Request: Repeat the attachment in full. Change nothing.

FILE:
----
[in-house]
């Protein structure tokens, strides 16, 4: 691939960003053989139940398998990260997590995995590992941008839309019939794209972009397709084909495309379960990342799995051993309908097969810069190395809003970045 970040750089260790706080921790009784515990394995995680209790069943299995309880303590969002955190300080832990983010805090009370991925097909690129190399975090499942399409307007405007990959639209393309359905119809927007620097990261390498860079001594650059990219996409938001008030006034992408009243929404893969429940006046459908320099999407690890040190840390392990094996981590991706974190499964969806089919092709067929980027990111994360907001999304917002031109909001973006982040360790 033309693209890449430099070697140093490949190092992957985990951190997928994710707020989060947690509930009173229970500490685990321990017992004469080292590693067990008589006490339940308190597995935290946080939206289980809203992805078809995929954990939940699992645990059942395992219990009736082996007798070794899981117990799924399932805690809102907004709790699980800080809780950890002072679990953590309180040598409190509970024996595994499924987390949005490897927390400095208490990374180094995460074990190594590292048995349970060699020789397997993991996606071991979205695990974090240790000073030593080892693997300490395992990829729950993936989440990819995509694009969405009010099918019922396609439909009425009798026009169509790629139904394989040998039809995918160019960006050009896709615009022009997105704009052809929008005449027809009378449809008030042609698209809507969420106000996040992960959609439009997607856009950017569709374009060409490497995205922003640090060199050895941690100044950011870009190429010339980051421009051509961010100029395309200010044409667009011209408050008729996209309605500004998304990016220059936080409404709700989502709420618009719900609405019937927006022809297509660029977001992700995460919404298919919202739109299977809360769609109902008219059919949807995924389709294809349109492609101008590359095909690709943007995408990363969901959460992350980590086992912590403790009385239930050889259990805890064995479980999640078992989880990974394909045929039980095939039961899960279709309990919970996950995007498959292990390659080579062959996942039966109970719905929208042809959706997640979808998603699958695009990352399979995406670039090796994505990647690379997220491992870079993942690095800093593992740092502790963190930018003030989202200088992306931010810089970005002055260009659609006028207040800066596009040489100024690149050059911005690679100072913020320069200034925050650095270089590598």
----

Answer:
[in-house]
């Protein structure tokens, strides 16, 4: 691939960003053989139940398998990260997590995995590992941008839309019939794209972009397709084909495309379960990342799995051993309908097969810069190395809003970045 970040750089260790706080921790009784515990394995995680209790069943299995309880303590969002955190300080832990983010805090009370991925097909690129190399975090499942399409307007405007990959639209393309359905119809927007620097990261390498860079001594650059990219996409938001008030006034992408009243929404893969429940006046459908320099999407690890040190840390392990094996981590991706974190499964969806089919092709067929980027990111994360907001999304917002031109909001973006982040360790 033309693209890449430099070697140093490949190092992957985990951190997928994710707020989060947690509930009173229970500490685990321990017992004469080292590693067990008589006490339940308190597995935290946080939206289980809203992805078809995929954990939940699992645990059942395992219990009736082996007798070794899981117990799924399932805690809102907004709790699980800080809780950890002072679990953590309180040598409190509970024996595994499924987390949005490897927390400095208490990374180094995460074990190594590292048995349970060699020789397997993991996606071991979205695990974090240790000073030593080892693997300490395992990829729950993936989440990819995509694009969405009010099918019922396609439909009425009798026009169509790629139904394989040998039809995918160019960006050009896709615009022009997105704009052809929008005449027809009378449809008030042609698209809507969420106000996040992960959609439009997607856009950017569709374009060409490497995205922003640090060199050895941690100044950011870009190429010339980051421009051509961010100029395309200010044409667009011209408050008729996209309605500004998304990016220059936080409404709700989502709420618009719900609405019937927006022809297509660029977001992700995460919404298919919202739109299977809360769609109902008219059919949807995924389709294809349109492609101008590359095909690709943007995408990363969901959460992350980590086992912590403790009385239930050889259990805890064995479980999640078992989880990974394909045929039980095939039961899960279709309990919970996950995007498959292990390659080579062959996942039966109970719905929208042809959706997640979808998603699958695009990352399979995406670039090796994505990647690379997220491992870079993942690095800093593992740092502790963190930018003030989202200088992306931010810089970005002055260009659609006028207040800066596009040489100024690149050059911005690679100072913020320069200034925050650095270089590598």